The Story of a New Name by Elena Ferrante
There’s something I find incredibly addictive about the world of Lena and Lila in Elena Ferrante’s Neapolitan Novels. If you’ve been reading my blog for a while, you will remember that I was introduced to the Neapolitan Novels when I picked up My Brilliant Friend in a bookshop last year; I absolutely loved it, and immediately added the rest of the series to my Christmas list. Enough time had passed between reading My Brilliant Friend and starting The Story of a New Name that I had somewhat forgotten the pull this series had on me, but it only took a handful of chapters for me to become utterly absorbed again.
The main narrative of The Story of a New Name picks up at the exact moment that My Brilliant Friend left off, at Lila’s wedding. However, as with My Brilliant Friend, Ferrante takes a chapter to give the reader an insight into what the girls’ friendship will become later on in their lives. In My Brilliant Friend, this opening gives Lena the opportunity to explain why she has decided to write everything: that, in some way, it is an act of rebellion against Lila. In The Story of a New Name, the reader gains no more insight into the Lena who is writing the story, but does gain an explanation as to why Lena knows so much about the parts of Lila’s life she wasn’t present for: she had access, for a time, to Lila’s journals. On a practical level, these insights from Lena later in life are necessary for the plausibility of the narrative, providing the why and how Lena is writing their story; however, they also give the reader a fuller insight into the characters themselves and their motivations.
From Lila’s wedding, the main narrative follows the two girls as they adjust to the changes in their positions: Lena, as she struggles to maintain the label of ‘Brilliant Friend’ that Lila has given her, and Lila as she struggles in an abusive marriage to a man she now realises she never really knew. As the girls’ story continues, the reader becomes aware of the distance growing between Lena, now successful and flourishing at school, and Lila, caught up in the tangle of relationships and violence that define their neighbourhood. In The Story of a New Name, the reader sees the first real break in their often-fraught friendship, one which has not been fully resolved by the close of the novel.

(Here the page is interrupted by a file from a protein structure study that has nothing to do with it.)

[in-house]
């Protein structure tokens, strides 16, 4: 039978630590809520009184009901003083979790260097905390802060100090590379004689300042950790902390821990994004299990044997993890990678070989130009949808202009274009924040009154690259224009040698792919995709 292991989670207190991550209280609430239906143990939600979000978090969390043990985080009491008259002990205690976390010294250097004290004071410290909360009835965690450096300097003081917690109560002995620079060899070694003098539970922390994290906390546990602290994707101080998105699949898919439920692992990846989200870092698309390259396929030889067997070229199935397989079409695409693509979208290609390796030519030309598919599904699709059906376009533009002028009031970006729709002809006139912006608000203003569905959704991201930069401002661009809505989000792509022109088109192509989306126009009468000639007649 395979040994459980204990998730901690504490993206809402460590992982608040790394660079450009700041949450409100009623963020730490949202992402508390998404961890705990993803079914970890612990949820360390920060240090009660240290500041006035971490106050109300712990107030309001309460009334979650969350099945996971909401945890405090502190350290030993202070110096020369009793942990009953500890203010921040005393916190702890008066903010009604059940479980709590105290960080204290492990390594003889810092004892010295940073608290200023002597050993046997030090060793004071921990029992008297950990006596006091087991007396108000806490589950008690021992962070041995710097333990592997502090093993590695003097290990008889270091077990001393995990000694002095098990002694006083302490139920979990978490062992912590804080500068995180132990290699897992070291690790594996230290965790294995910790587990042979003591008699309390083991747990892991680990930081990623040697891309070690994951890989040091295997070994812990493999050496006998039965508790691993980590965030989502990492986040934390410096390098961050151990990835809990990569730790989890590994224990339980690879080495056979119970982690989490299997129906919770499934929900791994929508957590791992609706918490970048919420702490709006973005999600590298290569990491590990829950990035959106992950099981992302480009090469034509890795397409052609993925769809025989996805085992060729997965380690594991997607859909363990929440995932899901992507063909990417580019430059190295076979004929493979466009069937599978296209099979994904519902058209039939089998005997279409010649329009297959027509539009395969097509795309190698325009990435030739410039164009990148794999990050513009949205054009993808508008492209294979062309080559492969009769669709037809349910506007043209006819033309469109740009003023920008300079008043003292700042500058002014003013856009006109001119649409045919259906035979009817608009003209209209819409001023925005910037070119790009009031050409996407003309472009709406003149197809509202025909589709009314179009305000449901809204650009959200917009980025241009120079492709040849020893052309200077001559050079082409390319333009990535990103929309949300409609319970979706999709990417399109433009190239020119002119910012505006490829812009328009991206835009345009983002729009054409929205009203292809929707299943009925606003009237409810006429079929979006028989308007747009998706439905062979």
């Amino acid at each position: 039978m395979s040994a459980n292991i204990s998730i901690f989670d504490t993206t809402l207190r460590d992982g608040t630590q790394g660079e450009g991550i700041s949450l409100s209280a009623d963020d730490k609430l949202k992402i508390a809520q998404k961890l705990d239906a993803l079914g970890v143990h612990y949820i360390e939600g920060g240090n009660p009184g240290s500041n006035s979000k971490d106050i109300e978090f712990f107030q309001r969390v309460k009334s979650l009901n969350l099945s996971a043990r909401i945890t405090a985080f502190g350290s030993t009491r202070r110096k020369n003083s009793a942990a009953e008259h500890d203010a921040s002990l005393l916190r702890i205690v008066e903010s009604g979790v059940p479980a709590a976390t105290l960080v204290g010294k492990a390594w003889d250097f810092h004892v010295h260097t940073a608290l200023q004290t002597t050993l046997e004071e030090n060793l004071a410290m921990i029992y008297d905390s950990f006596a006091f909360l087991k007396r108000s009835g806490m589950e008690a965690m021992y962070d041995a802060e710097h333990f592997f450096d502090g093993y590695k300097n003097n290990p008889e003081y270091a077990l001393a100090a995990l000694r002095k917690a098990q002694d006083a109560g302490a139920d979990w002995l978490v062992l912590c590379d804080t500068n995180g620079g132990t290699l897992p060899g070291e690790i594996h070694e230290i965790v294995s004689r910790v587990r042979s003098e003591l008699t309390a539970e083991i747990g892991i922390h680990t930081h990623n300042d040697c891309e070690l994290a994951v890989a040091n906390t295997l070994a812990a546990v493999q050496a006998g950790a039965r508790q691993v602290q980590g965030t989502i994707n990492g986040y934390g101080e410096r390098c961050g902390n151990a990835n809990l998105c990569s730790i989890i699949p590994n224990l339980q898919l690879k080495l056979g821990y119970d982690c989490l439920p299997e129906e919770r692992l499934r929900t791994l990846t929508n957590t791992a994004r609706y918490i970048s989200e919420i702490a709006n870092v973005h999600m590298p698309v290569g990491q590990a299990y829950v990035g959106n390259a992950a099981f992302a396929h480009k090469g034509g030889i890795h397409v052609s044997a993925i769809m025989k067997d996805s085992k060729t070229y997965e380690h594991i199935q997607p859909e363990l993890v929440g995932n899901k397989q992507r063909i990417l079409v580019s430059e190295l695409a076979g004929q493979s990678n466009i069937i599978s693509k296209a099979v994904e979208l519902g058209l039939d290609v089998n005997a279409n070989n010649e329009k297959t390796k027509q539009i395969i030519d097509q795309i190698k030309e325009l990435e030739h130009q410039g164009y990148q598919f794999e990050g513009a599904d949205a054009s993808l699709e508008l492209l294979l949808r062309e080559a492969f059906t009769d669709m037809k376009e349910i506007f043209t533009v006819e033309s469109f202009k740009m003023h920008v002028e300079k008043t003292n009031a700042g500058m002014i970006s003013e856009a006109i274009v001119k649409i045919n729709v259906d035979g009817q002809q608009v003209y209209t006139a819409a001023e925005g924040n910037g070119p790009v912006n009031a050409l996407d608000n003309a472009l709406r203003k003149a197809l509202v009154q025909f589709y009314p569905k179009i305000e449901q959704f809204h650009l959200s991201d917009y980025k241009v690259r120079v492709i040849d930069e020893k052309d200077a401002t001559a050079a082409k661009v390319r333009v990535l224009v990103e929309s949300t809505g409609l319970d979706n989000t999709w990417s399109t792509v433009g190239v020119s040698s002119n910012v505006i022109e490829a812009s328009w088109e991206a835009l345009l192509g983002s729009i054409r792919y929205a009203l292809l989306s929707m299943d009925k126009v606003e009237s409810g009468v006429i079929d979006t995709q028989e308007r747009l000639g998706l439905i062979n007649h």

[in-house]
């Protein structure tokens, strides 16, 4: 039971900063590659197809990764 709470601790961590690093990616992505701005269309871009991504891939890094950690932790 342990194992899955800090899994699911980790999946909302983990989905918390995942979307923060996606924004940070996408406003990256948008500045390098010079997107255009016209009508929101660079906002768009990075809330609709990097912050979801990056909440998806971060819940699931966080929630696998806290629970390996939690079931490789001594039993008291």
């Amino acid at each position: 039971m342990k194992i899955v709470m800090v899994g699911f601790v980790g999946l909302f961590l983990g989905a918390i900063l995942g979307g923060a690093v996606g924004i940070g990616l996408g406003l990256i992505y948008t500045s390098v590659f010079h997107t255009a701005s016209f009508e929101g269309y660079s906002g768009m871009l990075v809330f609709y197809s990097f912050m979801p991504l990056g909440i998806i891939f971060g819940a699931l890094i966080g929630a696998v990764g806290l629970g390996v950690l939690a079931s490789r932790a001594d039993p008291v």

For me, the real strength of Ferrante’s writing comes through in the distinctive voice of Lena as she records her friendship with Lila. Lena is flawed, holding silent grudges in a friendship which has been somewhat unhealthily codependent from the start; yet her anger and confusion seem so real and utterly absorbing. Through Lena’s words, the reader becomes as fascinated by Lila’s life as Lena herself is, unable to fully distance herself even when she is at her most angry. The plethora of characters who pass in and out of the main narrative are seen through Lena’s eyes, yet continue to have a depth that reaches far beyond what the reader sees of them: this comes particularly clear towards the closing stages of the novel, when the reality of the various relationships throughout the neighbourhood come to light. As much as Lena tries to distance herself from the neighbourhood in which she grew up, it is these characters that shine through her words most compellingly, as Lila’s presence continually draws her back to the place they called home for so long.
Similarly to My Brilliant Friend, The Story of a New Name ends on a cliff-hanger. I have the next installment in the Neapolitan Novels on my TBR pile so I will not have so long a wait until I can discover what happens next. It is tempting, very tempting, to plough straight on into Those Who Leave and Those Who Stay; however, I think that for me it is the absorbing nature of Lena and Lila that compels me to not want to leave that world more so than the cliffhanger. Overall, this was a skillfully written novel that had me absorbed the whole time I was reading; I would definitely recommend this series of novels.